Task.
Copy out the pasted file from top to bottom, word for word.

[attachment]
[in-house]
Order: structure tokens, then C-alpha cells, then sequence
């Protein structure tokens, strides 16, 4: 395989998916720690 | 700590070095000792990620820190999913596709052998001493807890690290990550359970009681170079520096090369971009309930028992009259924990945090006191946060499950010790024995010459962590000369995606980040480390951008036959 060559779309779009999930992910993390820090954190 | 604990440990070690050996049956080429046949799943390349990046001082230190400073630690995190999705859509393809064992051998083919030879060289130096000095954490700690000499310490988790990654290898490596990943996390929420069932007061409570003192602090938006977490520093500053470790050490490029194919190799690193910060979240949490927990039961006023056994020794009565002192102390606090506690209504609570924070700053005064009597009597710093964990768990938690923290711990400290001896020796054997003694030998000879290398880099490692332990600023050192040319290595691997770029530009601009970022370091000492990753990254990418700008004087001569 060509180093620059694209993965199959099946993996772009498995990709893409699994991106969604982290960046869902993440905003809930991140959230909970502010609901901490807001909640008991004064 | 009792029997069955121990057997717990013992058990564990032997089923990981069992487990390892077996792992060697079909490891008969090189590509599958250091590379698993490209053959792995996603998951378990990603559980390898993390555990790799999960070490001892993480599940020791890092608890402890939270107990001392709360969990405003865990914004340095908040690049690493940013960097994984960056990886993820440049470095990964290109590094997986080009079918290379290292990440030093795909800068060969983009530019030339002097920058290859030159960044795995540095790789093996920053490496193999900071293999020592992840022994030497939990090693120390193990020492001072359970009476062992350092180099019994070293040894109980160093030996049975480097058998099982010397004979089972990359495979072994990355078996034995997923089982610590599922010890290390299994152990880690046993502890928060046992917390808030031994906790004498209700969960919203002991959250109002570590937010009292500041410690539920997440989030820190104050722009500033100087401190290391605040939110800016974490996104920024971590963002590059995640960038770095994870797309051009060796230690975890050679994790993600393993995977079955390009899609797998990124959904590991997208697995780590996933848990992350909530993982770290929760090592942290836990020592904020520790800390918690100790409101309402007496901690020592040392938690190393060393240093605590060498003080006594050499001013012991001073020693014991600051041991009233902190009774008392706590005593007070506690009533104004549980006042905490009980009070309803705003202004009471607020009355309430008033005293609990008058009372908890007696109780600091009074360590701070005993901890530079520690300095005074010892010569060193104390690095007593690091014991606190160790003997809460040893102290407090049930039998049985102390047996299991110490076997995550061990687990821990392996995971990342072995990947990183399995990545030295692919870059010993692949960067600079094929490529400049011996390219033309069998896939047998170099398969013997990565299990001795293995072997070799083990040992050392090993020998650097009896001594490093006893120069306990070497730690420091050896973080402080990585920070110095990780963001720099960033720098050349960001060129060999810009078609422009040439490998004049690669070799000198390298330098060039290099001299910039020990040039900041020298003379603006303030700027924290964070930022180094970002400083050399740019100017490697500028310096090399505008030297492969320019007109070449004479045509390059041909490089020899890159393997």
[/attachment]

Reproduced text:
[in-house]
Order: structure tokens, then C-alpha cells, then sequence
């Protein structure tokens, strides 16, 4: 395989998916720690 | 700590070095000792990620820190999913596709052998001493807890690290990550359970009681170079520096090369971009309930028992009259924990945090006191946060499950010790024995010459962590000369995606980040480390951008036959 060559779309779009999930992910993390820090954190 | 604990440990070690050996049956080429046949799943390349990046001082230190400073630690995190999705859509393809064992051998083919030879060289130096000095954490700690000499310490988790990654290898490596990943996390929420069932007061409570003192602090938006977490520093500053470790050490490029194919190799690193910060979240949490927990039961006023056994020794009565002192102390606090506690209504609570924070700053005064009597009597710093964990768990938690923290711990400290001896020796054997003694030998000879290398880099490692332990600023050192040319290595691997770029530009601009970022370091000492990753990254990418700008004087001569 060509180093620059694209993965199959099946993996772009498995990709893409699994991106969604982290960046869902993440905003809930991140959230909970502010609901901490807001909640008991004064 | 009792029997069955121990057997717990013992058990564990032997089923990981069992487990390892077996792992060697079909490891008969090189590509599958250091590379698993490209053959792995996603998951378990990603559980390898993390555990790799999960070490001892993480599940020791890092608890402890939270107990001392709360969990405003865990914004340095908040690049690493940013960097994984960056990886993820440049470095990964290109590094997986080009079918290379290292990440030093795909800068060969983009530019030339002097920058290859030159960044795995540095790789093996920053490496193999900071293999020592992840022994030497939990090693120390193990020492001072359970009476062992350092180099019994070293040894109980160093030996049975480097058998099982010397004979089972990359495979072994990355078996034995997923089982610590599922010890290390299994152990880690046993502890928060046992917390808030031994906790004498209700969960919203002991959250109002570590937010009292500041410690539920997440989030820190104050722009500033100087401190290391605040939110800016974490996104920024971590963002590059995640960038770095994870797309051009060796230690975890050679994790993600393993995977079955390009899609797998990124959904590991997208697995780590996933848990992350909530993982770290929760090592942290836990020592904020520790800390918690100790409101309402007496901690020592040392938690190393060393240093605590060498003080006594050499001013012991001073020693014991600051041991009233902190009774008392706590005593007070506690009533104004549980006042905490009980009070309803705003202004009471607020009355309430008033005293609990008058009372908890007696109780600091009074360590701070005993901890530079520690300095005074010892010569060193104390690095007593690091014991606190160790003997809460040893102290407090049930039998049985102390047996299991110490076997995550061990687990821990392996995971990342072995990947990183399995990545030295692919870059010993692949960067600079094929490529400049011996390219033309069998896939047998170099398969013997990565299990001795293995072997070799083990040992050392090993020998650097009896001594490093006893120069306990070497730690420091050896973080402080990585920070110095990780963001720099960033720098050349960001060129060999810009078609422009040439490998004049690669070799000198390298330098060039290099001299910039020990040039900041020298003379603006303030700027924290964070930022180094970002400083050399740019100017490697500028310096090399505008030297492969320019007109070449004479045509390059041909490089020899890159393997």